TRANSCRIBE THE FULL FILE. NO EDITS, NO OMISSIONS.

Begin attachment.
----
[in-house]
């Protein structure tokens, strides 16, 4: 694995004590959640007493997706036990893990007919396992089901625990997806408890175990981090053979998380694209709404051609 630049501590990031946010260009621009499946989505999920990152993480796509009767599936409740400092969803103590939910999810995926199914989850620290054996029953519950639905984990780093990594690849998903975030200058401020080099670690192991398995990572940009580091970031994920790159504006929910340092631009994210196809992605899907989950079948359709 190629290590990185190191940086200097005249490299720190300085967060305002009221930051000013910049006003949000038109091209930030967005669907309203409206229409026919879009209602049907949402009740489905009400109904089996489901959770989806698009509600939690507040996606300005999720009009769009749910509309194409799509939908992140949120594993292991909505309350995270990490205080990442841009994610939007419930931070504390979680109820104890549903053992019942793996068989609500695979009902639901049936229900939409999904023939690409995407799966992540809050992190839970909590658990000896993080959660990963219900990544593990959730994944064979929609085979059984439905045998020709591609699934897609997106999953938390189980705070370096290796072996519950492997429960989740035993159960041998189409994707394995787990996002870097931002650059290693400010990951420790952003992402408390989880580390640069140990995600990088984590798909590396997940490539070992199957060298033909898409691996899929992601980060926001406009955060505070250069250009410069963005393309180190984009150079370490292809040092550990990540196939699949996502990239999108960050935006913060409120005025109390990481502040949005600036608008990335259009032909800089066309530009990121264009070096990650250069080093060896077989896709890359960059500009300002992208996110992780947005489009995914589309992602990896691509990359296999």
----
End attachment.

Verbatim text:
[in-house]
């Protein structure tokens, strides 16, 4: 694995004590959640007493997706036990893990007919396992089901625990997806408890175990981090053979998380694209709404051609 630049501590990031946010260009621009499946989505999920990152993480796509009767599936409740400092969803103590939910999810995926199914989850620290054996029953519950639905984990780093990594690849998903975030200058401020080099670690192991398995990572940009580091970031994920790159504006929910340092631009994210196809992605899907989950079948359709 190629290590990185190191940086200097005249490299720190300085967060305002009221930051000013910049006003949000038109091209930030967005669907309203409206229409026919879009209602049907949402009740489905009400109904089996489901959770989806698009509600939690507040996606300005999720009009769009749910509309194409799509939908992140949120594993292991909505309350995270990490205080990442841009994610939007419930931070504390979680109820104890549903053992019942793996068989609500695979009902639901049936229900939409999904023939690409995407799966992540809050992190839970909590658990000896993080959660990963219900990544593990959730994944064979929609085979059984439905045998020709591609699934897609997106999953938390189980705070370096290796072996519950492997429960989740035993159960041998189409994707394995787990996002870097931002650059290693400010990951420790952003992402408390989880580390640069140990995600990088984590798909590396997940490539070992199957060298033909898409691996899929992601980060926001406009955060505070250069250009410069963005393309180190984009150079370490292809040092550990990540196939699949996502990239999108960050935006913060409120005025109390990481502040949005600036608008990335259009032909800089066309530009990121264009070096990650250069080093060896077989896709890359960059500009300002992208996110992780947005489009995914589309992602990896691509990359296999």